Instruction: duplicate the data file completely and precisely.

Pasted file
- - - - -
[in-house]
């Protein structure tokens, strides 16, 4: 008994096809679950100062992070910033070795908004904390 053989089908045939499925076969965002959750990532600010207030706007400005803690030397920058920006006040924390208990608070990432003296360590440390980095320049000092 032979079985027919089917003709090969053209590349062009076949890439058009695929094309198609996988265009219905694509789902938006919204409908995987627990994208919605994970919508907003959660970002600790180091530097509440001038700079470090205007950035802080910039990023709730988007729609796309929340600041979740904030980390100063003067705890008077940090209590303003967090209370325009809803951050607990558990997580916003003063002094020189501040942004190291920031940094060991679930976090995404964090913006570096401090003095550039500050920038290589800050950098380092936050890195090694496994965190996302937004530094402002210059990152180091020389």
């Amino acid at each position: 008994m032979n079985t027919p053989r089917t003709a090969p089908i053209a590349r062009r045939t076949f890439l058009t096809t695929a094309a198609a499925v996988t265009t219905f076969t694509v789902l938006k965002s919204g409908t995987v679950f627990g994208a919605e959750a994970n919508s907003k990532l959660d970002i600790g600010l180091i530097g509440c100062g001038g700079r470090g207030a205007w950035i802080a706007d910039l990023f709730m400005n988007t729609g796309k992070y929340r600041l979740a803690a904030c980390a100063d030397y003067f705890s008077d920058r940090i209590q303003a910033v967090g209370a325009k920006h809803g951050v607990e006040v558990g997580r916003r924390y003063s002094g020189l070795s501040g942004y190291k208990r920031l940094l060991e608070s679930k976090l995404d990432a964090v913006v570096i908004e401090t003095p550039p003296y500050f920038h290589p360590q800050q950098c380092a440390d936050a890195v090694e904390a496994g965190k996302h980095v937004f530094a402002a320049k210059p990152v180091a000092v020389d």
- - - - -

[in-house]
């Protein structure tokens, strides 16, 4: 008994096809679950100062992070910033070795908004904390 053989089908045939499925076969965002959750990532600010207030706007400005803690030397920058920006006040924390208990608070990432003296360590440390980095320049000092 032979079985027919089917003709090969053209590349062009076949890439058009695929094309198609996988265009219905694509789902938006919204409908995987627990994208919605994970919508907003959660970002600790180091530097509440001038700079470090205007950035802080910039990023709730988007729609796309929340600041979740904030980390100063003067705890008077940090209590303003967090209370325009809803951050607990558990997580916003003063002094020189501040942004190291920031940094060991679930976090995404964090913006570096401090003095550039500050920038290589800050950098380092936050890195090694496994965190996302937004530094402002210059990152180091020389």
């Amino acid at each position: 008994m032979n079985t027919p053989r089917t003709a090969p089908i053209a590349r062009r045939t076949f890439l058009t096809t695929a094309a198609a499925v996988t265009t219905f076969t694509v789902l938006k965002s919204g409908t995987v679950f627990g994208a919605e959750a994970n919508s907003k990532l959660d970002i600790g600010l180091i530097g509440c100062g001038g700079r470090g207030a205007w950035i802080a706007d910039l990023f709730m400005n988007t729609g796309k992070y929340r600041l979740a803690a904030c980390a100063d030397y003067f705890s008077d920058r940090i209590q303003a910033v967090g209370a325009k920006h809803g951050v607990e006040v558990g997580r916003r924390y003063s002094g020189l070795s501040g942004y190291k208990r920031l940094l060991e608070s679930k976090l995404d990432a964090v913006v570096i908004e401090t003095p550039p003296y500050f920038h290589p360590q800050q950098c380092a440390d936050a890195v090694e904390a496994g965190k996302h980095v937004f530094a402002a320049k210059p990152v180091a000092v020389d």